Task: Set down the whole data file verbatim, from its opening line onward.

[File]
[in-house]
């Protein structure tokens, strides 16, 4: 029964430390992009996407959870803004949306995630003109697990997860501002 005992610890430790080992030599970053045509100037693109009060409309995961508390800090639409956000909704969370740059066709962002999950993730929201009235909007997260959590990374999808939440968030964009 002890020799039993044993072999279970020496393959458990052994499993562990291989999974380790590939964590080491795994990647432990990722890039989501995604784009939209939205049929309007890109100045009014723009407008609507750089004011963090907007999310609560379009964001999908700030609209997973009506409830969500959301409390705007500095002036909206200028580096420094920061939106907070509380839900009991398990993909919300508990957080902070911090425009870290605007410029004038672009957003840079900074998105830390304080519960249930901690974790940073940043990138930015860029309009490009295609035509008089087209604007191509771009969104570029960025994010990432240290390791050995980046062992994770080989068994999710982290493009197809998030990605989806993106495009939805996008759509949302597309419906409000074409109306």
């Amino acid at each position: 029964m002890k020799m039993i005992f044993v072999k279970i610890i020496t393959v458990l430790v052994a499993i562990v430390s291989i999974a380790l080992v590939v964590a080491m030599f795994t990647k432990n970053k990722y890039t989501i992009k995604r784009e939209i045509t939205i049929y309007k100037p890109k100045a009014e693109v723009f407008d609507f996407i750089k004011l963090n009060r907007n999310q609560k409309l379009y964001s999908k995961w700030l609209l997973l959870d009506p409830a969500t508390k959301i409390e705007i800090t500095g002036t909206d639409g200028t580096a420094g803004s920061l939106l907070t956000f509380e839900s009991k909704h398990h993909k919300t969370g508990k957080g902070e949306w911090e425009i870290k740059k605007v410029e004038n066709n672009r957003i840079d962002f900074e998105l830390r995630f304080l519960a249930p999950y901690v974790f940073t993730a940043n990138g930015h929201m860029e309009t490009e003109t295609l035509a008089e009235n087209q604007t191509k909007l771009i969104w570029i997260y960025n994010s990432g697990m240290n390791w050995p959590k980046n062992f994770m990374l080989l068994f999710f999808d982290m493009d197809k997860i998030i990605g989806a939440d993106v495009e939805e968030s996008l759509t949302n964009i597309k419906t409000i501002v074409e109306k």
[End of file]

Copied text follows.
[in-house]
């Protein structure tokens, strides 16, 4: 029964430390992009996407959870803004949306995630003109697990997860501002 005992610890430790080992030599970053045509100037693109009060409309995961508390800090639409956000909704969370740059066709962002999950993730929201009235909007997260959590990374999808939440968030964009 002890020799039993044993072999279970020496393959458990052994499993562990291989999974380790590939964590080491795994990647432990990722890039989501995604784009939209939205049929309007890109100045009014723009407008609507750089004011963090907007999310609560379009964001999908700030609209997973009506409830969500959301409390705007500095002036909206200028580096420094920061939106907070509380839900009991398990993909919300508990957080902070911090425009870290605007410029004038672009957003840079900074998105830390304080519960249930901690974790940073940043990138930015860029309009490009295609035509008089087209604007191509771009969104570029960025994010990432240290390791050995980046062992994770080989068994999710982290493009197809998030990605989806993106495009939805996008759509949302597309419906409000074409109306």
């Amino acid at each position: 029964m002890k020799m039993i005992f044993v072999k279970i610890i020496t393959v458990l430790v052994a499993i562990v430390s291989i999974a380790l080992v590939v964590a080491m030599f795994t990647k432990n970053k990722y890039t989501i992009k995604r784009e939209i045509t939205i049929y309007k100037p890109k100045a009014e693109v723009f407008d609507f996407i750089k004011l963090n009060r907007n999310q609560k409309l379009y964001s999908k995961w700030l609209l997973l959870d009506p409830a969500t508390k959301i409390e705007i800090t500095g002036t909206d639409g200028t580096a420094g803004s920061l939106l907070t956000f509380e839900s009991k909704h398990h993909k919300t969370g508990k957080g902070e949306w911090e425009i870290k740059k605007v410029e004038n066709n672009r957003i840079d962002f900074e998105l830390r995630f304080l519960a249930p999950y901690v974790f940073t993730a940043n990138g930015h929201m860029e309009t490009e003109t295609l035509a008089e009235n087209q604007t191509k909007l771009i969104w570029i997260y960025n994010s990432g697990m240290n390791w050995p959590k980046n062992f994770m990374l080989l068994f999710f999808d982290m493009d197809k997860i998030i990605g989806a939440d993106v495009e939805e968030s996008l759509t949302n964009i597309k419906t409000i501002v074409e109306k």